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CEOs are coming out in favor of DACA, but can their support influence Congress?

Aaron Schrank Sep 5, 2017
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Activists rally in support of the Deferred Action for Childhood Arrivals program in front of the White House on Aug. 30.
Photo by Chip Somodevilla/Getty Images

This story has been updated. It originally published on Sept. 4, 2017.

President Donald Trump announced plans Tuesday to roll back the Deferred Action for Childhood Arrivals program, but with a six month delay that would allow Congress to act. Last week, corporate leaders came to the defense of DACA recipients, also called Dreamers, who get deportation relief and temporary work authorization through the program. 

Hundreds of CEOs — from Apple’s Tim Cook to Amazon’s Jeff Bezos — signed on to a letter urging Trump and Congress to preserve DACA. Both Apple and Microsoft have said they will appeal to Congress to find a legislative solution to the rollback of DACA and will offer legal support to their employees affected by it.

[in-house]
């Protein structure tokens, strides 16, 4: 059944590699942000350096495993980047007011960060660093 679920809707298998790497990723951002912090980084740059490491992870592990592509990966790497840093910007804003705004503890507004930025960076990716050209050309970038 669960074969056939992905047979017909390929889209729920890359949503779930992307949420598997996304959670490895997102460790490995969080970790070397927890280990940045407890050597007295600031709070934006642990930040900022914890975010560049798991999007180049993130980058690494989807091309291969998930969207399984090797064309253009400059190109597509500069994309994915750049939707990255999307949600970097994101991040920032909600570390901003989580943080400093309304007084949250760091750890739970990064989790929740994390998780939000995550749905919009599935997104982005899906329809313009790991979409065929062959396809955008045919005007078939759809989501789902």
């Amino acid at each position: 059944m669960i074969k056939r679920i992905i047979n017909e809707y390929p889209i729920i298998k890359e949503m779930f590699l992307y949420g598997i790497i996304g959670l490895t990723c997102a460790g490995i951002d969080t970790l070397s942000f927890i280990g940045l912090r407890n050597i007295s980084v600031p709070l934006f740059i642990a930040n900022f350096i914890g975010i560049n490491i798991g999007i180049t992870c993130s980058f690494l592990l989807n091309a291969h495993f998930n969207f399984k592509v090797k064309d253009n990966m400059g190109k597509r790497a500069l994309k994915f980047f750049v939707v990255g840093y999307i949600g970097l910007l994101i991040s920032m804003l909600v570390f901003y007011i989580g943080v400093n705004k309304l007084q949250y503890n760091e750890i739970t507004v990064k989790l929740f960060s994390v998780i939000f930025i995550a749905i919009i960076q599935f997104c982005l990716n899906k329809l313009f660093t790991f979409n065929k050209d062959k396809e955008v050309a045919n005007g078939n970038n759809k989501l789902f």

What impact that letter and any additional corporate advocacy will have on Congress remains to be seen. Americus Reed is a marketing professor at The Wharton School. He said past pressure from business leaders hasn’t changed Trump’s mind. But even if Trump decides to repeal DACA, business advocacy could mean something to Congress, and how strongly it acts to save the program.

“This is not the end of the story. Congress can act today,” Jeremy Robbins, executive director of New American Economy told the Washington Post on Monday. The New American Economy plans to bring together more than 100 corporate and conservative leaders to begin putting pressure on Congress to act, lobbying both in private meetings as well as at public events. 

More than 700,000 DACA recipients are believed to hold jobs in the U.S. Seventy-two percent of the top 25 Fortune 500 companies have DACA employees on the payroll. The majority of Americans support protecting DACA recipients in some form, according to multiple polls

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